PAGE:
This is the third of a series on drawing football diagrams, and this time we’ll be talking about drawing the defensive side of the ball. For now, we’re going to have the offense going “up” the image and the defense going “down” the image. It’s easy enough to invert. Draw the offense the way we show in Part 2, rotate the result by 180 degrees, and then add your defensive players. In the old days, the defense was indicated with triangles. Most football bloggers, however, like to use fonts with names on them for the defense. The problem with fonts is that fonts are often tied to an operating system, so using them well requires some familiarity with font families. A good introduction to font families is here. And to note, Helvetica is installed as part of Image Magick, so if you want a no nonsense solution that should just work, set your font to “Helvetica-Bold”.
Since we are using Image Magick to generate our graphics, we can add color at will to our diagrams, and so one convention we’re going to follow for now is to use shape and color to distinguish offense from defense. offenses will be in white, defenses in yellow. Other conventions we could use are:
- Using different shapes for linemen, linebackers, and defensive backs.
- Tilting the defensive symbol to indicate a slanted lineman.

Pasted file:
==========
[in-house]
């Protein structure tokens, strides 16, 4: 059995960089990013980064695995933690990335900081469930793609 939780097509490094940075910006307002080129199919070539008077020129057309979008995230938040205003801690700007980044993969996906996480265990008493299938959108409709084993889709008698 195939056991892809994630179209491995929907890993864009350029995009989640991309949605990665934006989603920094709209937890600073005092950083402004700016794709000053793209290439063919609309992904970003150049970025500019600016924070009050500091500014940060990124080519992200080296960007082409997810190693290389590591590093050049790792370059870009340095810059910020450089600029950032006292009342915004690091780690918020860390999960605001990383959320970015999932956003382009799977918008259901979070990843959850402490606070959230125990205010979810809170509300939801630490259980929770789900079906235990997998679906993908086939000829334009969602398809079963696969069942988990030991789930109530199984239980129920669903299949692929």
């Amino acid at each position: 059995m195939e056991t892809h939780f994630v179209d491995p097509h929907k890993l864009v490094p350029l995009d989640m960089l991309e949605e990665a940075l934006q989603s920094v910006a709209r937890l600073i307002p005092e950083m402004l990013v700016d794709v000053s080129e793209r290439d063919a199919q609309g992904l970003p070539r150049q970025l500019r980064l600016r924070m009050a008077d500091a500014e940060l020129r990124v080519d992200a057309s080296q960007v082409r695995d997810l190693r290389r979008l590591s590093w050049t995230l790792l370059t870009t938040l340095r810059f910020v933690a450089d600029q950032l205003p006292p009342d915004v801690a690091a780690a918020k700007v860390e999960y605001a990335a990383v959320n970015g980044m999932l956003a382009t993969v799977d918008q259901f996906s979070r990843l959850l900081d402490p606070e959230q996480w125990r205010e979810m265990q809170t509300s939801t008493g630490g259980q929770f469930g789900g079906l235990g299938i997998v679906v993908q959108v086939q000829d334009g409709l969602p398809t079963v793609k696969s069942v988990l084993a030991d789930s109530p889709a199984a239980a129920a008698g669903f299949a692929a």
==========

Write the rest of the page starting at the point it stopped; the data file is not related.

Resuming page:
- Shading the offensive lineman to indicate a shaded orientation on the part of the defensive player.
For now, we’re going to use this image as the basis for our defenses. We’ve spoken about the Desert Swarm, a kind of double eagle defense, here.
Arizona versus Washington, 1992. I formation versus Desert Swarm. Whip (flex tackle) on TE side of formation..
And these are our attempts to duplicate that photograph. Obviously one corner and the free safety position are a product of speculation.
Defense in yellow, using symbols. Slant lineman denoted by tilt of triangles.
This graphic is a text based representation of the defense.
Helvetica-Bold is the font used here.
The images as displayed above are about 3/4 their actual size, so double click on them to see a full sized image (unless you’re using Chrome, in which case you’ll get a huge image).
To list the fonts that Image Magick can use by name, use the command (Win32/64 cmd window or Unix shell):
convert -list font | more
fonts that are not listed here can be accessed by direct path to the font file itself. In Ubuntu/Linux, the Fontmatrix utility can be a big help in seeing which fonts are good and determining the font path.
In this article, the example code is going to be given in Perl, using the Image::Magick module.
Previous parts of this article: